Co-pyrolysis characteristics of petrochemical wastewater sludge and Huolinhe lignite were investigated using thermogravimetric analyzer and packed-bed reactor coupled with Fourier transform infrared spectrometer and gas chromatography. The pyrolysis characteristics of the blends at various sludge blending ratios were compared with those of the individual materials. Thermogravimetric experiments showed that the interactions between the blends were beneficial to generate more residues. In packed-bed reactor, synergetic effects promoted the release of gas products and left less liquid and solid products than those calculated by additive manner. Fourier transform infrared spectrometer analysis showed that main functional groups in chars gradually disappeared with pyrolysis temperatures increasing, and H 2 O, CH 4 , CO, and CO 2 appeared in volatiles during pyrolysis. Gas compositions analysis indicated that, the yields of H 2 and CO clearly increased as the pyrolysis temperature and sludge blending ratio increasing, while the changes of CH 4 and CO 2 yields were relatively complex. Copyright © 2016 Elsevier Ltd. All rights reserved.

  14. Resilience: Theory and Application.

    Energy Technology Data Exchange (ETDEWEB)

    Carlson, J.L.; Haffenden, R.A.; Bassett, G.W.; Buehring, W.A.; Collins, M.J., III; Folga, S.M.; Petit, F.D.; Phillips, J.A.; Verner, D.R.; Whitfield, R.G. (Decision and Information Sciences)

    2012-02-03

    the most critical asset-level components about which the least is known. Implementation of the strategies outlined here to assess resilience will facilitate the following four objectives: (1) Develop a methodology and supporting products to assess resilience at the asset/facility level, (2) Develop a methodology and supporting products to assess resilience at the critical infrastructure sector level, (3) Provide resilience-related information to critical infrastructure owners/operators to facilitate risk-based resource decision making, and (4) Provide resilience-related information to State and local mission partners to support their risk-based resource decision making.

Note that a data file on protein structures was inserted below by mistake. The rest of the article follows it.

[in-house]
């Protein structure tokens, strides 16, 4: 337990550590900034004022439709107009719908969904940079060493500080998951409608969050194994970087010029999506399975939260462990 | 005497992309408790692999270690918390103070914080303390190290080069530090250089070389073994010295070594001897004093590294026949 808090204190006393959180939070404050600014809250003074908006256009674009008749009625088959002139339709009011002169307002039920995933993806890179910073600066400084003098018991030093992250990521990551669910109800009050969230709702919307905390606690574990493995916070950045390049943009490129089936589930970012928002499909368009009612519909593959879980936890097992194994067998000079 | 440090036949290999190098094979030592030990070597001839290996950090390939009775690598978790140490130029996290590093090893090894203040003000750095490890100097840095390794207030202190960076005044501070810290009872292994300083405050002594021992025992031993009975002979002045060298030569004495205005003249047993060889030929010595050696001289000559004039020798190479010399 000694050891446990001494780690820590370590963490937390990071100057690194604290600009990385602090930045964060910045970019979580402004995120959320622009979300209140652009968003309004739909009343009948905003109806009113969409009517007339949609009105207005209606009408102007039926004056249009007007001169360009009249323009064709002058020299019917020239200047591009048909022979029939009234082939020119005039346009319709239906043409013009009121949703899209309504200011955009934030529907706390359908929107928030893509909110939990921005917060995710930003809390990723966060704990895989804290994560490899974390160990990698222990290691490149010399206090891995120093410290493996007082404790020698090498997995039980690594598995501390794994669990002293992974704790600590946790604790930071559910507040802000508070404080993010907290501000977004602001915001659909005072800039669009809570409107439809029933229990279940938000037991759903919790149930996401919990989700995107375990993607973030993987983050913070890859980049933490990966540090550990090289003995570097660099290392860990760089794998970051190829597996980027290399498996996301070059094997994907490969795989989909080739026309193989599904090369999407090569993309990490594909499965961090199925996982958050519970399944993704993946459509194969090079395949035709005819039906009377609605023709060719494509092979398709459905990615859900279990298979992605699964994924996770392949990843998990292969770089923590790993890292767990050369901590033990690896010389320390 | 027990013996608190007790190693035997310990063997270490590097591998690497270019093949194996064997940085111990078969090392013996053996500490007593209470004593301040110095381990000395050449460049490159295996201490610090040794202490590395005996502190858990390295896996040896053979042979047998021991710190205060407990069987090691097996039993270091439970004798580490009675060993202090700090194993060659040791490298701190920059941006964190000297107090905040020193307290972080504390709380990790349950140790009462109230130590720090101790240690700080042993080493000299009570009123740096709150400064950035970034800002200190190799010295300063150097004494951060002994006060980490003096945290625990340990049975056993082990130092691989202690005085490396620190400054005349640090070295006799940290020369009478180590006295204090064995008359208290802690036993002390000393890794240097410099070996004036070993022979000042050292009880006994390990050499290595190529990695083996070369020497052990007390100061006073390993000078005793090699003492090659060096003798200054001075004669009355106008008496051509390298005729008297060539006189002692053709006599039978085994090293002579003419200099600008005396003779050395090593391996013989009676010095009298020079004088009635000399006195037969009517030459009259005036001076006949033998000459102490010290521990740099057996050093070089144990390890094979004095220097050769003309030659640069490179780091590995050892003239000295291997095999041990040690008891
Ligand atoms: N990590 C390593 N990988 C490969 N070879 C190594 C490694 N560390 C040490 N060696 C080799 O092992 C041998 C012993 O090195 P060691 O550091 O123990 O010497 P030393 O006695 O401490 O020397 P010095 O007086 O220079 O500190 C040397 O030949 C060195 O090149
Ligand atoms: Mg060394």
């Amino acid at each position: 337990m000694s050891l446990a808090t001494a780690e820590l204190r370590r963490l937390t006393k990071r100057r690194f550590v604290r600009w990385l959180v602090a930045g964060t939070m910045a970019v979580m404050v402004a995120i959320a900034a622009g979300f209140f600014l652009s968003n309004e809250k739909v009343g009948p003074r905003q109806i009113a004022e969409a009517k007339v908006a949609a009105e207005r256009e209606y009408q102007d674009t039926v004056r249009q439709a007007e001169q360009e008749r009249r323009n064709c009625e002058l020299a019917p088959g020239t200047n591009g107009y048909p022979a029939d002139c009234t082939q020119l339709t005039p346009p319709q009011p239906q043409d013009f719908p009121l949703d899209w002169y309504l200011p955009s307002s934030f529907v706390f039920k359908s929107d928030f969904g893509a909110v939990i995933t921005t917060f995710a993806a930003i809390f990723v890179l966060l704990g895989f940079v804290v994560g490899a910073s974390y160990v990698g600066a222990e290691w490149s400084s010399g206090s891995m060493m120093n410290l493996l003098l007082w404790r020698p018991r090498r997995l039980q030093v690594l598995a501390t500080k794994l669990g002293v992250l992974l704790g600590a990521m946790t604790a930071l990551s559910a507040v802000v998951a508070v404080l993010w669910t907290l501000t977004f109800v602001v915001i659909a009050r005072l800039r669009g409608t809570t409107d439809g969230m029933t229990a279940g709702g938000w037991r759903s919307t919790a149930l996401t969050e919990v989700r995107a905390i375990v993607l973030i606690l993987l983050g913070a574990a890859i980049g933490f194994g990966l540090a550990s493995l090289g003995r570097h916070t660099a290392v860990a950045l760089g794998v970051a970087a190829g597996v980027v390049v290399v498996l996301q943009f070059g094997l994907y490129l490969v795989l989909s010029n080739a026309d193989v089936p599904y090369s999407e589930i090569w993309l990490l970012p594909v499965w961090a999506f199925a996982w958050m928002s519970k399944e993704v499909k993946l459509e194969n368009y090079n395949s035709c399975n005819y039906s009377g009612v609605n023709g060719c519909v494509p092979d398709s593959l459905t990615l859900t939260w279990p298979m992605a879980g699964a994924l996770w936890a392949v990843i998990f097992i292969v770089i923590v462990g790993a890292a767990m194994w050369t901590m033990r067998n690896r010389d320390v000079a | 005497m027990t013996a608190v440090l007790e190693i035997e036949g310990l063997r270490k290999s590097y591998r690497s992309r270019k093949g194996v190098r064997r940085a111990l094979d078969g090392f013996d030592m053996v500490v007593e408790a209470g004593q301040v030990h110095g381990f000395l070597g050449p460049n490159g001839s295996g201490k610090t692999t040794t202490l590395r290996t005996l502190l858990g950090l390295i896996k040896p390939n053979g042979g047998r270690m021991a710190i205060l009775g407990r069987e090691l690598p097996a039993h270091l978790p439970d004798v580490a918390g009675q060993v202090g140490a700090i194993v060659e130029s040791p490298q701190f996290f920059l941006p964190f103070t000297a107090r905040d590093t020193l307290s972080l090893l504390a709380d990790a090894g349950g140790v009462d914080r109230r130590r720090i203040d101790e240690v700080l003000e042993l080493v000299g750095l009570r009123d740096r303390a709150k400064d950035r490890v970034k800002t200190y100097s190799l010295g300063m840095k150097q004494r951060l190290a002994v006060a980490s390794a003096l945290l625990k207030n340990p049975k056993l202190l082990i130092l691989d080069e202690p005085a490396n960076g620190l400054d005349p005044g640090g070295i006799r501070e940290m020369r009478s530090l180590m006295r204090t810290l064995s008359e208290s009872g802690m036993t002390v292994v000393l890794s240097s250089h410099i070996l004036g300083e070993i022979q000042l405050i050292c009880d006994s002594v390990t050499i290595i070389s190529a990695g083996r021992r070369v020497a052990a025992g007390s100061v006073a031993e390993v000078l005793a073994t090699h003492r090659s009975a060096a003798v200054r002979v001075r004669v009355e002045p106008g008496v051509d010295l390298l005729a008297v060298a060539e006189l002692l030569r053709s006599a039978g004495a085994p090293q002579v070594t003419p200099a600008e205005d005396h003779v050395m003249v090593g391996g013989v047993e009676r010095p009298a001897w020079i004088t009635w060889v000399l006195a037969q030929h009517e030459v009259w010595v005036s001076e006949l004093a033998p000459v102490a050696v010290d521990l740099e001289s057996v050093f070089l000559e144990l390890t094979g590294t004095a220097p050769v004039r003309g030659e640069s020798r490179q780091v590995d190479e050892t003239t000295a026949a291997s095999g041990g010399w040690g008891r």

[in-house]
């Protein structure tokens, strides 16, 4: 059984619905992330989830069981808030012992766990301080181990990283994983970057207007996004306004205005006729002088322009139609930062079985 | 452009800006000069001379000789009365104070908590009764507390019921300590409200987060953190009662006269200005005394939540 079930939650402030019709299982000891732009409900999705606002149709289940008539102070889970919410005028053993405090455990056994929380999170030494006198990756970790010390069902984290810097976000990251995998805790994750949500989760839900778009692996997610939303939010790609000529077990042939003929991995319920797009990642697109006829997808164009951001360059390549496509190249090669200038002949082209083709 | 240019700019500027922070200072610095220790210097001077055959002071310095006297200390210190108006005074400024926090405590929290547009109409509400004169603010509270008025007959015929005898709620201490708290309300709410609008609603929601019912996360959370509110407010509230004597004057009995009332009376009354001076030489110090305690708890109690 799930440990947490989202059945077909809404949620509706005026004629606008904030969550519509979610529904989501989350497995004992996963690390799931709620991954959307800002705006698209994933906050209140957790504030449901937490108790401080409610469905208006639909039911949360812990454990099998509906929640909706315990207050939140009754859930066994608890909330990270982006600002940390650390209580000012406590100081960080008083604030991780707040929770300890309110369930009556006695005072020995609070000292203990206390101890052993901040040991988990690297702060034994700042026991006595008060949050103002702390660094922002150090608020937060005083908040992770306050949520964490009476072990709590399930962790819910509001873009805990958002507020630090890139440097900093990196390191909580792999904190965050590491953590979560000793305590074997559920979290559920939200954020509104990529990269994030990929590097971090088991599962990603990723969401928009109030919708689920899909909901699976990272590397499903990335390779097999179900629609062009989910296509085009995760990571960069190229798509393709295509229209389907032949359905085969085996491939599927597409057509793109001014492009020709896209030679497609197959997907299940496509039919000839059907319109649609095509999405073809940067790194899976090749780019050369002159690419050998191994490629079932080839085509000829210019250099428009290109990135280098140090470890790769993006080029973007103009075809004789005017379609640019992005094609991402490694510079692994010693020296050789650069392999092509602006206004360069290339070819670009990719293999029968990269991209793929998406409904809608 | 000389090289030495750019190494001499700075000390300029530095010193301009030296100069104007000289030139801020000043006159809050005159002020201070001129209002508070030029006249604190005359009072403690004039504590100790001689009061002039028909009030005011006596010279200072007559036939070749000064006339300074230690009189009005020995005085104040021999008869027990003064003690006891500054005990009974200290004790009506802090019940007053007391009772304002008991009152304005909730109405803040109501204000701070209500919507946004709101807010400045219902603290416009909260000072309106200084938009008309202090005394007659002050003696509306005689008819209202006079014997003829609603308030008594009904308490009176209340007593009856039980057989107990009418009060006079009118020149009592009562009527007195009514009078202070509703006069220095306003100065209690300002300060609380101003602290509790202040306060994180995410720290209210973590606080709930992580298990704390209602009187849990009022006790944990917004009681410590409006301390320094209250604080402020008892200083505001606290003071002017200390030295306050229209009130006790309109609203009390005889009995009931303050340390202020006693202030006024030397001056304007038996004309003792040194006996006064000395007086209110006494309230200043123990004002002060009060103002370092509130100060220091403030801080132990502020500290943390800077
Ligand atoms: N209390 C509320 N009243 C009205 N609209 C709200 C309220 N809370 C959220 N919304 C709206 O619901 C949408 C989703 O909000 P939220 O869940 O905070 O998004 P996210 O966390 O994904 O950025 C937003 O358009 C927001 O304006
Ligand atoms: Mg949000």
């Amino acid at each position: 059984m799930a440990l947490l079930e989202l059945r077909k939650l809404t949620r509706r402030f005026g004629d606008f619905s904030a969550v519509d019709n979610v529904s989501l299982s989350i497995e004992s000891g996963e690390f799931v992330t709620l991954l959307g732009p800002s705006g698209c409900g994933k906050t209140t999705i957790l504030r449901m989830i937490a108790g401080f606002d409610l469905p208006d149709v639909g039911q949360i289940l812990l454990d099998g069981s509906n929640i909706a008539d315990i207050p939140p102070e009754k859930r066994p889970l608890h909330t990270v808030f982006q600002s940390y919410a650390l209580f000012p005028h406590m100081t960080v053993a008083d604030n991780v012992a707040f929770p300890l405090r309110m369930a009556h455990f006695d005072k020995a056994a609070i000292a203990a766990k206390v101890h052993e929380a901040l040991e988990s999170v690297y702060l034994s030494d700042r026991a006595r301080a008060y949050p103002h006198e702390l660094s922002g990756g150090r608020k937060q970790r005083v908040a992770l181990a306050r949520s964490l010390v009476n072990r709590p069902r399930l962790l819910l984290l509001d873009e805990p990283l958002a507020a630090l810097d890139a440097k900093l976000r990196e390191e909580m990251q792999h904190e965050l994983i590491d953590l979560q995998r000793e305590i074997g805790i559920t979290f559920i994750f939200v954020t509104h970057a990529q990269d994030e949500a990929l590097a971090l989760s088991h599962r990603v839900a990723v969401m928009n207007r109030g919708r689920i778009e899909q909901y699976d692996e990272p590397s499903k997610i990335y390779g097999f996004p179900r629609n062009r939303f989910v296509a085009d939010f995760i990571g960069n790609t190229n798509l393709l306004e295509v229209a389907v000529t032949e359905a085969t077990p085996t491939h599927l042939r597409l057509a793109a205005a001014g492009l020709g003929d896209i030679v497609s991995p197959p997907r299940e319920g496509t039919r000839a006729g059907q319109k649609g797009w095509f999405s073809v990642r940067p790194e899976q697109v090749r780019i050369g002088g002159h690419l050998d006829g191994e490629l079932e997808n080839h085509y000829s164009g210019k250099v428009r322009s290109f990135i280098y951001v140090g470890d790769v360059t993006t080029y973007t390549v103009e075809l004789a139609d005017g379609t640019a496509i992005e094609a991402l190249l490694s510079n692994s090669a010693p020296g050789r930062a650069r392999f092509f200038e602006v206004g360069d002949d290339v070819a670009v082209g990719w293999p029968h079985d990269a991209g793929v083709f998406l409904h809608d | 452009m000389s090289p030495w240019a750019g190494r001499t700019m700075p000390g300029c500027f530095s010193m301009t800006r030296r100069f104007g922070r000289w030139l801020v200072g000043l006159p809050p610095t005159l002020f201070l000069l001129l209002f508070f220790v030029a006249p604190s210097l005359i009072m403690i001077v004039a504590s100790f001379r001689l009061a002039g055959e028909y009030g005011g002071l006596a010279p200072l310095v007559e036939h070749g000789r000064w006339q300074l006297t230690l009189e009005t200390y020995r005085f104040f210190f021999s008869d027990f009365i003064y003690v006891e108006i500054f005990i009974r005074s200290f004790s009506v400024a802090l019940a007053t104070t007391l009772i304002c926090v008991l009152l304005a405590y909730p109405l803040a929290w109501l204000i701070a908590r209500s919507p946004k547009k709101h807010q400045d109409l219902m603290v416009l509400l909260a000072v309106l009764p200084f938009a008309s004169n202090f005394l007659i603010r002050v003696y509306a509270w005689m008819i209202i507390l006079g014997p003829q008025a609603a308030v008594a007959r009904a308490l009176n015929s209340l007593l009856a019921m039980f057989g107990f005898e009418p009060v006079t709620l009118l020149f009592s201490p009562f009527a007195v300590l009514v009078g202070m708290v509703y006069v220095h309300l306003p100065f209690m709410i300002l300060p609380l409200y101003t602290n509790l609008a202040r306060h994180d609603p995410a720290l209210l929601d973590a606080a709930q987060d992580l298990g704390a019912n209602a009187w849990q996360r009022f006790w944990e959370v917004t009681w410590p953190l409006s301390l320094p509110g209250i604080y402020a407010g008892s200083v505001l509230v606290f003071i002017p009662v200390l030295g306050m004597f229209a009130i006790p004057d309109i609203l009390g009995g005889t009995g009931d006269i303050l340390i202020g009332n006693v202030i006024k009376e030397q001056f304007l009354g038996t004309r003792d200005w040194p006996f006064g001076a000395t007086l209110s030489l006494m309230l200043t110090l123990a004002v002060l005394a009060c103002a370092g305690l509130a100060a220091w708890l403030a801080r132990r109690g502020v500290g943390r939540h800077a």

15. Engineering CHO cells with an oncogenic KIT improves cells growth, resilience to stress, and productivity.

    Science.gov (United States)

    Mahameed, Mohamed; Tirosh, Boaz

    2017-11-01

    An optimized biomanufacturing process in mammalian cells is contingent on the ability of the producing cells to reach high viable cell densities. In addition, at the peak of growth, cells need to continue producing the biological entity at a consistent quality. Thus, engineering cells with robust growth performance and resilience to variable stress conditions is highly desirable. The tyrosine kinase receptor, KIT, plays a key role in cell differentiation and the survival of several immune cell types. Its oncogenic mutant, D816V, endows cells with high proliferation capacity, and resistance to kinase inhibitors. Importantly, this onco-KIT mutant when introduced into various cell types is arrested in the endoplasmic reticulum in a constitutively active form. Here, we investigated the effect of oncogenic D816V KIT on the performance of CHO-K1 cells under conventional tissue culture growth settings and when adapted, to shaking conditions. The onco-KIT promoted global protein synthesis, elevated the expression of a secretable transgene, enhanced proliferation, and improved the overall titers of a model glycoprotein. Moreover, the expression of the onco-KIT endowed the cells with a remarkable resistance to various stress conditions. Our data suggest that the introduction of onco-KIT can serve as a strategy for improving glycoprotein biomanufacturing. Biotechnol. Bioeng. 2017;114: 2560-2570. © 2017 Wiley Periodicals, Inc. © 2017 Wiley Periodicals, Inc.